Accessibility and inclusivity: two vital elements of mobility

How many times in the past year have you heard someone say that the future of mobility is shared, electric, autonomous and connected? While this utopian view sounds like something we should strive for, we are missing two critical aspects of mobility, says Carol Schweiger, President of Schweiger Consulting and Chairperson of the New England Intelligent Transportation Society: accessibility and inclusivity.


It is imperative that mobility – regardless of how it is powered and how it is integrated – is firstly, accessible to all (including passengers with reduced mobility), and secondly, equitable, meaning it is available to all irrespective of a traveller’s demographic.

In the U.S., accessible mobility was considered in the development of the Americans with Disabilities Act (ADA). In 1990, when the ADA became law, the transportation-related implications were far-reaching and for the most part, the required changes in public transport were unfunded. As I was evaluating public transport agencies’ compliance with the law over the several years after the ADA was implemented, it was obvious that in the future, if we did not think about accessible and equitable mobility, we could face a very similar situation – an unfunded mandate that could significantly burden local and state agencies.

Accessible transport technology


The advent of mobile technology can help make transport more accessible and inclusive, with information for passengers much more readily available

When the ADA became law, there was very limited use of technology – particularly technology that could make transport accessible and inclusive. Furthermore, the ADA did not contain any rules about making transport technology accessible. For example, there were no rules to accommodate passengers with visual impairments if a dynamic message sign (DMS) displaying real-time public transport information was deployed. However, with the advent of this and many more technologies to facilitate mobility, guidance had to be developed to ensure that everyone could access real-time information on a DMS, such as DMS position and viewing angle. To complicate matters, this ‘guidance’, which is provided typically through the ADA Accessibility Guidelines (ADAAG), is not a regulation. Fortunately, transport agencies often use the ADAAG to develop policies, including those for ensuring that technology used to facilitate mobility is accessible. In the aforementioned example, some agencies have a policy that requires DMS to have a push-button which can be used to ‘read’ what is displayed on the DMS for people with visual impairments.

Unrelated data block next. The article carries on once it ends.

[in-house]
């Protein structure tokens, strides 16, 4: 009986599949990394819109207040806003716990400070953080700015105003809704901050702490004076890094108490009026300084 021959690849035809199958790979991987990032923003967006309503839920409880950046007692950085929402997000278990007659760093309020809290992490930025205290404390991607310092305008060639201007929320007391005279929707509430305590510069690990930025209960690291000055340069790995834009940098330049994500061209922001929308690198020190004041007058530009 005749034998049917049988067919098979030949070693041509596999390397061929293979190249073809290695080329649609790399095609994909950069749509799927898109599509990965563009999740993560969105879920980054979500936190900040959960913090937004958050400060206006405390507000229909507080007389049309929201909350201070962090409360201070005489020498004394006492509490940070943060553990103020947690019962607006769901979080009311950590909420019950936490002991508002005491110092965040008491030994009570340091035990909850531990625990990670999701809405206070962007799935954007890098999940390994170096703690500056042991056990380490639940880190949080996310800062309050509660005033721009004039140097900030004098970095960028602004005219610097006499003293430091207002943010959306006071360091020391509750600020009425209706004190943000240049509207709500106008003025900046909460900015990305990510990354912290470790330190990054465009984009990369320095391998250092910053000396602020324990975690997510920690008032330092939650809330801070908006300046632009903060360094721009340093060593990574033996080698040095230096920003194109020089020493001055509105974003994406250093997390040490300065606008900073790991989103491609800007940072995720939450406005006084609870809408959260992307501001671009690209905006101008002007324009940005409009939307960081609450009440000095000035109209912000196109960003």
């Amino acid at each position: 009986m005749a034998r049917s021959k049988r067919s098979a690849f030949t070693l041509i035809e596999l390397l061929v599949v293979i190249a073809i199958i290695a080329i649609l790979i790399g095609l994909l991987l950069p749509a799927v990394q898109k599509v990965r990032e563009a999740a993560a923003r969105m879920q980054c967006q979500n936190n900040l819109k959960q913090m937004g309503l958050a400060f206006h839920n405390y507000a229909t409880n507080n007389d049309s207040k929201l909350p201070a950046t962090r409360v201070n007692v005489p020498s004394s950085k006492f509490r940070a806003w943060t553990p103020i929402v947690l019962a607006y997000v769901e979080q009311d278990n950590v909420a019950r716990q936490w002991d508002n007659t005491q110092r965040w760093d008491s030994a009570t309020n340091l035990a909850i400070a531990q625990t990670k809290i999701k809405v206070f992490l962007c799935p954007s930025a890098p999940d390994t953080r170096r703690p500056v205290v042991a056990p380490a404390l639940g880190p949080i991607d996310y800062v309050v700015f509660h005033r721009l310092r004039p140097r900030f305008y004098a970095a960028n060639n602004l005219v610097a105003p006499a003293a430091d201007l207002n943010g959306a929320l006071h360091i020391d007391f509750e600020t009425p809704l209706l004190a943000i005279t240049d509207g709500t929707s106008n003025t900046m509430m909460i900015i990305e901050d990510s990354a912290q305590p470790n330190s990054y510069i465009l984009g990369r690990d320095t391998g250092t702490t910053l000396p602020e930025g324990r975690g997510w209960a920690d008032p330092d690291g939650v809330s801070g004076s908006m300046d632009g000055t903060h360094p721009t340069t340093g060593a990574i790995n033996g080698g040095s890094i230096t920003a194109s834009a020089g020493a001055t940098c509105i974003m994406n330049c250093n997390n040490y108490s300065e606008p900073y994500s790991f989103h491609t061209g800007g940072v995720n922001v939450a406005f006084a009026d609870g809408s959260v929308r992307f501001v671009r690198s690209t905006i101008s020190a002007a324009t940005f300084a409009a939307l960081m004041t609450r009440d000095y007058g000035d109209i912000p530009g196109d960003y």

Fast forward to 2018, a time in which technology is everywhere and our focus is on mobility for everyone. While technology definitely facilitates mobility for all, there are specific technologies that directly address the needs of passengers with reduced mobility. The U.S. Department of Transportation’s (USDOT’s) Accessible Transportation Technologies Research Initiative (ATTRI)1 is leading efforts to develop and implement transformative applications to improve mobility options for all travellers, particularly those with disabilities. After a comprehensive user-needs assessment, the ATTRI selected four technology areas in which to fund application development: wayfinding and navigation; pre-trip concierge and virtualisation; safe intersection crossing; and robotics and automation. “Working together, the four technology areas will provide the basis for an accessible transportation network that is far more economical, expansive and welcoming than we have now, which is of increasing importance not only to travellers with disabilities, but to all travellers in the United States.”

“The accessibility of a transportation system can be described in terms of the ability of individuals to go from home to a destination without breaks, or in terms of a travel chain with various links such as trip planning, travel to station, station and stop use, boarding vehicles, using vehicles, leaving vehicles, using the stop or transferring, and travel to destination after leaving the station or stop. If one link is not accessible, then access to a subsequent link is unattainable and the trip cannot be completed. Thus, the travel chain defines the scope of potential research and development in accessible transportation.”2

Automated vehicle technology